A valuable railroad franchise is the grand prize in the race between Popeye's "Onion Pacific" locomotive and Bluto's "Sudden Pacific" streamliner. Cheating as usual, Bluto manages to get a head start, only to find out he has accidentally taken Olive Oyl (who'd shown up to bestow a kiss upon the winner of the race) along for the ride. Though Olive is put to work stoking the "Sudden Pacific" engine, Popeye manages to build up a full head of steam all by himself, and before long the two trains are neck and neck. Alas, Bluto still has plenty of tricks up his sleeve, forcing Popeye to fuel the "Onion Pacific" with good ol' spinach power. Hal Erickson, All Movie Guide
After a false start in 1937's Goonland, Popeye's 99-year-old father Poopdeck Pappy makes his "official" cartoon debut in this entry. Singing his signature tune, Pappy comes upon his son Popeye, who is busily building a boat. Despite his age and infirmities, Pappy grabs a hammer and saw and insists upon lending his son a helping hand. Alas, after a few hours the boat is in a shambles and Pappy is fast asleep--forcing Popeye to do some quick thinking to save his dear old dad from humiliation. Hal Erickson, All Movie Guide
After giving his "adoptid infink" Swee'pea a spanking (albeit a very gentle one), Popeye sends the naughty youngster to bed without his supper. Before long, however, Popeye is suffering from the pangs of his conscience, which in time-honored cartoon fashion has split into "Good" and "Evil" mirror images. Ultimately, "Good" wins out, and Popeye contritely heads to Swee'pea's room to apologize--only to discover that the kid has run away, and is presently crawling up a dangerously narrow mountain road. This "Popeye" entry marks the return of the traditional "ship-door" opening credits, after four experimental cartoons in which "customized" credit titles were superimposed over the action. Hal Erickson, All Movie Guide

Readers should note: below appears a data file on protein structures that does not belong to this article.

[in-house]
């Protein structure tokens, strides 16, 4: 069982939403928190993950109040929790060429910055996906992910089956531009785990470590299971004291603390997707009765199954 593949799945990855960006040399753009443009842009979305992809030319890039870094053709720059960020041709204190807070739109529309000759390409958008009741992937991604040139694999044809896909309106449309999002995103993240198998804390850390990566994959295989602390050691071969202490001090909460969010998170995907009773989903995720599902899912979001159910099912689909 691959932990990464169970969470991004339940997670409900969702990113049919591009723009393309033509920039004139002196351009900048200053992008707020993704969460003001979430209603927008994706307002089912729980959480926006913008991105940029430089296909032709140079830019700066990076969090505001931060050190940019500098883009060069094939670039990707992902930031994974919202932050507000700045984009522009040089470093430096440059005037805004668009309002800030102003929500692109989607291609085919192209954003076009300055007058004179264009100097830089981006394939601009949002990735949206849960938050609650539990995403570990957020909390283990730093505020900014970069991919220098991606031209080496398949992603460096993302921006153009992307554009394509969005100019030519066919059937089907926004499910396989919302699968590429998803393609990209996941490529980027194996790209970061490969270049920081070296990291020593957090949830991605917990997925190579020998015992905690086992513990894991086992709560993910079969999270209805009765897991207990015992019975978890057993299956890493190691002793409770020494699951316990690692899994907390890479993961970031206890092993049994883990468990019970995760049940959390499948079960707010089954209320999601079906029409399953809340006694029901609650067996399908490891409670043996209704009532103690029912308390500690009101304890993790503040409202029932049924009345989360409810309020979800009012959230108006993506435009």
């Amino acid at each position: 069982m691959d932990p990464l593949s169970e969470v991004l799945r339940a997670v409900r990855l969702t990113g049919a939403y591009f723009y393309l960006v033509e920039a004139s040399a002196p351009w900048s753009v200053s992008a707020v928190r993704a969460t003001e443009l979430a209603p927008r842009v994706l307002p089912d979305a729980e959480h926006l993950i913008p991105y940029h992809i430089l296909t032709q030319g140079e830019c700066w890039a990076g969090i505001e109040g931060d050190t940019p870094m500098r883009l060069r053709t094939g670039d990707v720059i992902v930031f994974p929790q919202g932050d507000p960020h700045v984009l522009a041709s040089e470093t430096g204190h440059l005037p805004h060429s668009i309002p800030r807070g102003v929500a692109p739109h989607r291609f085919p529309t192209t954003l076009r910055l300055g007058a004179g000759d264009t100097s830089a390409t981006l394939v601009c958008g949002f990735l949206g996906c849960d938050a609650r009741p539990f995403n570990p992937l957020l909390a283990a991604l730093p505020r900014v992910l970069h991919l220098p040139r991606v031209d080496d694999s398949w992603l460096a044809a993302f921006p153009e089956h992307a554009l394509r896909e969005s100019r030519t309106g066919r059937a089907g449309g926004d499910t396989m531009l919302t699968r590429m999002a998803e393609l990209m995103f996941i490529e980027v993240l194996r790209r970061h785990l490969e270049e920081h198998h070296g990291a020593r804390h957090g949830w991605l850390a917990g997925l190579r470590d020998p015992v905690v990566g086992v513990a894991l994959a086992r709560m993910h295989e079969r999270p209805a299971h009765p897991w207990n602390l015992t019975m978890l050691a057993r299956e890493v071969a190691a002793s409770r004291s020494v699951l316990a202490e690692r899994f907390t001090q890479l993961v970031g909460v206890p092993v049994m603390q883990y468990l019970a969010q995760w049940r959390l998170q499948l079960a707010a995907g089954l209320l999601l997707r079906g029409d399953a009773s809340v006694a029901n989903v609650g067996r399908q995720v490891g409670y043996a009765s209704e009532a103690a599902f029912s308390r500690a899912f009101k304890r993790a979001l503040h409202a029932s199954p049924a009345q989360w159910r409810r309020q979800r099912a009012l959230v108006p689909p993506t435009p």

After years of courting his sweetheart Olive Oyl, Popeye finally works up the nerve to pop the question. Coyly, Olive sends Popeye on his way, promising to give him her answer in the morning. Alas, all hopes for future marital bliss are dashed when Olive has a terrible nightmare, in which she finds herself at the mercy of Popeye's capricious--and combative--lookalike sons Pip-Eye, Pep-Eye, ******-Eye and Pup-Eye (who of course would show up in future cartoons cast as Popeye's nephews). "Wimmen Is a Myskery" was remade in 1954 as Bride and Gloom. Hal Erickson, All Movie Guide
Arriving at the Spinach Theater to star in a musical version of "Romeo and Juliet", that eminent tragedian Bluto discovers that he has been fired and Popeye has been hired in his place. For the rest of the cartoon, Bluto does everything in his power to sabotage the performance, as "Romeo" Popeye and "Juliet" Olive Oyl bravely soldier on. Ultimately, Popeye dons female drag and chews his spinach to ring down the curtain on Bluto permanently. Throughout the action, the three principals sing (?) to the tune of the famous aria "M'appari Tutt'Amor", from Frederick Von Flotow's opera "Martha." Hal Erickson, All Movie Guide
As Olive Oyl reads a ghost story to Popeye and Bluto, the two antagonists suffer in silence, each wishing that the other would go home. Finally, Bluto bids everyone good night--but only so that he can set in motion an elaborate practical joke, one that he hopes will scare Popeye away permanently. Within a few minutes, Popeye and Olive find themselves stranded in a "haunted" house seemingly filled to the rafters with malevolent spirits...and it's all the handiwork of the capricious Bluto. Ghosks is the Bunk was remade in 1954 as Fright to the Finish.
- Kids and Family
- Genie in a Bottle
- 03 hr 38 min
- French , English
- June 17, 2008
- Jack Mercer
- Dave Fleischer
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